How to avoid splinters, chips, and rough edges on wood parts
Sharp cutting tools are everything if you want clean cuts.
Modern carbide tooling has revolutionized woodworking (and metal and plastic working, too)
However, not all carbide is created equal, and even carbide gets dull.
There are pretty much three levels of carbide tooling, the Chinesium stuff, the tradesperson/light industrial variety, and the pro-grade stuff.
for single/occasional use, the Chinese cutters available everywhere work OK, but for any sort of reliability, better to step up to the trade-grade cutters - those offered by the tool-makers, Makita, Dewalt, etc, fit here, as do the cutters made by Freud, which are also available in the big-box stores and lumber yards. The high-end stuff is mostly specialty retailers, but it lasts the best.
A mid-grade fine-tooth blade for a table-saw will cut cleanly for maybe an hour of use cutting Baltic Birch, perhaps two hours cutting lumberyard birch ply or MDF board, longer if cutting hardwoods. After that, it's time to pass it on to less exacting tasks, or send it out for resharpening.
Router cutters, being small and operating at high speed, have a shorter life than we would hope, a mid-grade cutter making parts in Baltic Birch is only splinter-free for maybe 15 minutes of use, and half-hour in other sheet stock.... Router cutters are not normally re-sharpenable.
Drill bits are the same story, it doesn't take long for a bit to lose its edge slightly, especially if you are drilling steel with it sometimes. A carbide forstener bit will hold up pretty well, but watch for increased pressure to drill, and more splintering. There is pretty much no way to sharpen forsteners or brad-points, regular bits - if you use them a lot, might be worth buying a 'drill-doctor' type sharpener.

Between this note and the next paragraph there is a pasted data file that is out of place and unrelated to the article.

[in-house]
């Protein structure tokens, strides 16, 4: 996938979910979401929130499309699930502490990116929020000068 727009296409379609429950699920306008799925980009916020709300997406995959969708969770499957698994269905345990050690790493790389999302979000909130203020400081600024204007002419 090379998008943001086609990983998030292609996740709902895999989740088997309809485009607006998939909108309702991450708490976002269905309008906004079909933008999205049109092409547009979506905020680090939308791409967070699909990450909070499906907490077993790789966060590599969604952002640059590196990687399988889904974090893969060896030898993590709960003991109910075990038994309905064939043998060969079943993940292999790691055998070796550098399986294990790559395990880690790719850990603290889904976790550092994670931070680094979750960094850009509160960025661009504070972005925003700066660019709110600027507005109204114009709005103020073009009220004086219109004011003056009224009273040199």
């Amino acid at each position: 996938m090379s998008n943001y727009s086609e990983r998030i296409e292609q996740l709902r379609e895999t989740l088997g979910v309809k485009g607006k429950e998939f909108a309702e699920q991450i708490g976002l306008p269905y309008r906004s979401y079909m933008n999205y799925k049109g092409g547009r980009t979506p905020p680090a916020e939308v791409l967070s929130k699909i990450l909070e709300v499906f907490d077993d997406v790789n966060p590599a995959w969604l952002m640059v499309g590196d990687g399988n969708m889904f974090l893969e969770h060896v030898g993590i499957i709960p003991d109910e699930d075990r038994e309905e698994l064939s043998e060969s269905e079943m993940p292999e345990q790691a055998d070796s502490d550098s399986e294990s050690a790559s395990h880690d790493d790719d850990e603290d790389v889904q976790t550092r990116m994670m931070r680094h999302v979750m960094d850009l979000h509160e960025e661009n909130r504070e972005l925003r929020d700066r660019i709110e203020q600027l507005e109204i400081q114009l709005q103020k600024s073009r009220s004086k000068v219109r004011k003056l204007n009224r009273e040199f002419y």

Band saw blades, same story..... they get splintery fast in high-glue sheetstock like baltic birch, you just have to watch, and change them out when it starts looking ragged.
Hand tools, planes and chisels and the like, want to be sharp enough to shave the hairs off the back of your hand to work right. Fortunately, they are easy to sharpen, though it takes practice, and one of the many jigs available does a lot to produce good results. Planer and jointer knives..... not quite shaving grade, but when you can feel any irregularities on the cutting edge, or start to see little lines on the work, or pullout on uneven grain, time to devote an hour or two to sharpening or replacing them.
Most mid-size cities have sharpening services that will do sawblades and knives, some will do plane irons, a few will do router cutters and shaper cutters.
As always, your mileage may vary, but.... the stuff you inherited from your Dad..... or bought back in college..... best to let it pass on to the happy hunting grounds.